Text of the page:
Other Amphibian of the Week

Coastal Giant Salamander (Dicamptodon tenebrosus)

Dicamptodon tenebrsosus - Pacific Giant Salamander
photo by John P. Clare

Common Name: Coastal Giant Salamander
Scientific Name: Dicamptodon tenebrosus
Family: Dicamptodontidae – Pacific Giant Salamander family
Location: Canada and United States
US Locations: Washington, California, and Oregon
Size: 2.5 to 6.75 inches (6.25 – 17 cm); record length – 13 inches (34 cm)

The Coastal Giant Salamander is one of the largest terrestrial salamanders in the world. Capable of reaching over a foot long, they are beastly. Besides just being large, they are decent climbers, capable of reaching heights around 8 feet high. They also are burrowers and they can dig 20 feet down. Wow there’s not much these guys can’t do.

They are also furious predators and eat mice, shrews, other amphibians, etc. They won’t try to eat a human but they do have a nasty bite, so watch your hands. The Coastal Giant Salamander will bark or growl at you first if you are pissing it off. It’s one of the handful of salamanders that vocalize.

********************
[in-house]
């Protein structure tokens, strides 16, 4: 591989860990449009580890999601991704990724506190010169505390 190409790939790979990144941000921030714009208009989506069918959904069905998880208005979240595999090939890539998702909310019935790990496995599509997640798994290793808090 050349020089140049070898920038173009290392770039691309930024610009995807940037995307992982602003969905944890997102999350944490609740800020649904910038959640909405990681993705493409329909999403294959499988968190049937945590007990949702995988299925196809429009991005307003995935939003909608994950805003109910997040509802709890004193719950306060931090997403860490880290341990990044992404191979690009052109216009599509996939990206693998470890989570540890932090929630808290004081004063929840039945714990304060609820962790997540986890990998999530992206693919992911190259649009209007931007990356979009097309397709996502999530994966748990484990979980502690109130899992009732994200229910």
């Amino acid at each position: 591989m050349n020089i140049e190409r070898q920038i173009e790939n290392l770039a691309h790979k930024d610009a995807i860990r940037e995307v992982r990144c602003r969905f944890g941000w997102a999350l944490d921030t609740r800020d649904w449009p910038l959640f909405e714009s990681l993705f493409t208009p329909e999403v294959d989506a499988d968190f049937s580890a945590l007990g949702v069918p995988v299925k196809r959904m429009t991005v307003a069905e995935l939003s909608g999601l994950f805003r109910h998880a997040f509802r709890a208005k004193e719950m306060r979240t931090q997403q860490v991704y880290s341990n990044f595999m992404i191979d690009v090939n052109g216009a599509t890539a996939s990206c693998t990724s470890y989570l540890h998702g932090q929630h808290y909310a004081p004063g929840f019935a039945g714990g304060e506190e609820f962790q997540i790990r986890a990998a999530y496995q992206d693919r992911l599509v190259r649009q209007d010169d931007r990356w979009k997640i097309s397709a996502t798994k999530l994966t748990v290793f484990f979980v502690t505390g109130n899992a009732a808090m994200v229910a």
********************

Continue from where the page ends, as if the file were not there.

photo by Arie van der Meijden

The salamanders mate in spring, mostly in May, and later in upper elevations. The salamanders will travel from their terrestrial hideouts into the streams. The males will lay their sperm in the water in a good nesting area. The female will pick up the sperm in her cloaca and fertilize the eggs inside of her. Then, the female will lay between 100 – 200 eggs at this nesting site. The females are active parents and will protect their eggs from predators. She will protect them until they hatch, six or seven months later. Even crazier, they won’t eat the entire time!

While they are listed by the International Union for the Conservation of Nature (IUCN) Red List as Least Concern, they do face some serious threats. The biggest threat is the logging industry. Logging destroys their terrestrial habitats and also pollutes the streams that they breed in.

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